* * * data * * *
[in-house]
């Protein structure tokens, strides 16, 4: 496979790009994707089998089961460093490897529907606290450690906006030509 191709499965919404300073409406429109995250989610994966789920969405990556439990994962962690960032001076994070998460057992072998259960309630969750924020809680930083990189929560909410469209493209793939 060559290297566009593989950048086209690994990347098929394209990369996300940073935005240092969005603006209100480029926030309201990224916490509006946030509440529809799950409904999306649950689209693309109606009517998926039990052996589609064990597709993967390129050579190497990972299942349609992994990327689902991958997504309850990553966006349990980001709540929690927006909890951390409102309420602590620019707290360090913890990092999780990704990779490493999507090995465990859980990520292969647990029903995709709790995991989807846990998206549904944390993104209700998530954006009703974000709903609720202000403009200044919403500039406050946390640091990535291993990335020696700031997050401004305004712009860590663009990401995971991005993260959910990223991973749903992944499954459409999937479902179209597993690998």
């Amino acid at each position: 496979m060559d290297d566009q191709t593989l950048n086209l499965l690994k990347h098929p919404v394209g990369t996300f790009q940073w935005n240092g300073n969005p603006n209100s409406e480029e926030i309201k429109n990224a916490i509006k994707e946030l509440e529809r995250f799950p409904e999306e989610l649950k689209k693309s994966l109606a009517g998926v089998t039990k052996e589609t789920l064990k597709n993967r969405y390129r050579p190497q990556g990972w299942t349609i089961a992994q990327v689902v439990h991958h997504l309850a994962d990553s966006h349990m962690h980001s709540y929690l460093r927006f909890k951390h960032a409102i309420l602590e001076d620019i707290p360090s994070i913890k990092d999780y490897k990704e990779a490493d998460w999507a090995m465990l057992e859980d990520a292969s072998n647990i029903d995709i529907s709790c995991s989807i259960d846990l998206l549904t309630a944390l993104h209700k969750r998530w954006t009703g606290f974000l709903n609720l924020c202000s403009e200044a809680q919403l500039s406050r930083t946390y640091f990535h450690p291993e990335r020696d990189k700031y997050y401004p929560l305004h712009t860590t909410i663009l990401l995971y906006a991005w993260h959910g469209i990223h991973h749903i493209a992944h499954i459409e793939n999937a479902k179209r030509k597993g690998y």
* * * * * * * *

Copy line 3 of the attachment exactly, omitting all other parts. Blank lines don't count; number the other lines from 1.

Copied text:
């Amino acid at each position: 496979m060559d290297d566009q191709t593989l950048n086209l499965l690994k990347h098929p919404v394209g990369t996300f790009q940073w935005n240092g300073n969005p603006n209100s409406e480029e926030i309201k429109n990224a916490i509006k994707e946030l509440e529809r995250f799950p409904e999306e989610l649950k689209k693309s994966l109606a009517g998926v089998t039990k052996e589609t789920l064990k597709n993967r969405y390129r050579p190497q990556g990972w299942t349609i089961a992994q990327v689902v439990h991958h997504l309850a994962d990553s966006h349990m962690h980001s709540y929690l460093r927006f909890k951390h960032a409102i309420l602590e001076d620019i707290p360090s994070i913890k990092d999780y490897k990704e990779a490493d998460w999507a090995m465990l057992e859980d990520a292969s072998n647990i029903d995709i529907s709790c995991s989807i259960d846990l998206l549904t309630a944390l993104h209700k969750r998530w954006t009703g606290f974000l709903n609720l924020c202000s403009e200044a809680q919403l500039s406050r930083t946390y640091f990535h450690p291993e990335r020696d990189k700031y997050y401004p929560l305004h712009t860590t909410i663009l990401l995971y906006a991005w993260h959910g469209i990223h991973h749903i493209a992944h499954i459409e793939n999937a479902k179209r030509k597993g690998y």